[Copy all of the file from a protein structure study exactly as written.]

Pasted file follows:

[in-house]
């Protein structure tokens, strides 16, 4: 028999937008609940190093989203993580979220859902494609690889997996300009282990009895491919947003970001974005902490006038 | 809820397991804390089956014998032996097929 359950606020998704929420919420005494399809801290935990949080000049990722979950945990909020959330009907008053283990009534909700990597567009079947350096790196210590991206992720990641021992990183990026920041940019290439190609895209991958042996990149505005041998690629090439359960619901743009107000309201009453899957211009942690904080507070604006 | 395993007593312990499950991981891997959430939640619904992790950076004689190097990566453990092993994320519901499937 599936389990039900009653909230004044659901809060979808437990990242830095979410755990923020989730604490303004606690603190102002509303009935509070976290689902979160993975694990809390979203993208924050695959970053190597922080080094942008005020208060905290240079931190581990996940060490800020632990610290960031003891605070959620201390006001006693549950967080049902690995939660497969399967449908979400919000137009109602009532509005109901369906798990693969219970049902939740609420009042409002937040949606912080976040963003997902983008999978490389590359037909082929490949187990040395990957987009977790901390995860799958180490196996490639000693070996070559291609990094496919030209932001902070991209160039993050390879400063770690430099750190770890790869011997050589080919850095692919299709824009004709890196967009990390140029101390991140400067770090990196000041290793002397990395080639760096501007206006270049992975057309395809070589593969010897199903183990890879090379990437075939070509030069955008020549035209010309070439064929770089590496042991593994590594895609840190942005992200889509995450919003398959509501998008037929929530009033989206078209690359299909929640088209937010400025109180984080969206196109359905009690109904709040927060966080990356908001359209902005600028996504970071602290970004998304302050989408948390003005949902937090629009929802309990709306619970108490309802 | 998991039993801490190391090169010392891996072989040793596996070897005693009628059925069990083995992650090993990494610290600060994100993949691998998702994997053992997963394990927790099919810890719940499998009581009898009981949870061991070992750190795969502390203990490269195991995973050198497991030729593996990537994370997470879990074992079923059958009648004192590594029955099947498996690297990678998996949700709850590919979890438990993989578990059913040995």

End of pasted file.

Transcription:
[in-house]
């Protein structure tokens, strides 16, 4: 028999937008609940190093989203993580979220859902494609690889997996300009282990009895491919947003970001974005902490006038 | 809820397991804390089956014998032996097929 359950606020998704929420919420005494399809801290935990949080000049990722979950945990909020959330009907008053283990009534909700990597567009079947350096790196210590991206992720990641021992990183990026920041940019290439190609895209991958042996990149505005041998690629090439359960619901743009107000309201009453899957211009942690904080507070604006 | 395993007593312990499950991981891997959430939640619904992790950076004689190097990566453990092993994320519901499937 599936389990039900009653909230004044659901809060979808437990990242830095979410755990923020989730604490303004606690603190102002509303009935509070976290689902979160993975694990809390979203993208924050695959970053190597922080080094942008005020208060905290240079931190581990996940060490800020632990610290960031003891605070959620201390006001006693549950967080049902690995939660497969399967449908979400919000137009109602009532509005109901369906798990693969219970049902939740609420009042409002937040949606912080976040963003997902983008999978490389590359037909082929490949187990040395990957987009977790901390995860799958180490196996490639000693070996070559291609990094496919030209932001902070991209160039993050390879400063770690430099750190770890790869011997050589080919850095692919299709824009004709890196967009990390140029101390991140400067770090990196000041290793002397990395080639760096501007206006270049992975057309395809070589593969010897199903183990890879090379990437075939070509030069955008020549035209010309070439064929770089590496042991593994590594895609840190942005992200889509995450919003398959509501998008037929929530009033989206078209690359299909929640088209937010400025109180984080969206196109359905009690109904709040927060966080990356908001359209902005600028996504970071602290970004998304302050989408948390003005949902937090629009929802309990709306619970108490309802 | 998991039993801490190391090169010392891996072989040793596996070897005693009628059925069990083995992650090993990494610290600060994100993949691998998702994997053992997963394990927790099919810890719940499998009581009898009981949870061991070992750190795969502390203990490269195991995973050198497991030729593996990537994370997470879990074992079923059958009648004192590594029955099947498996690297990678998996949700709850590919979890438990993989578990059913040995």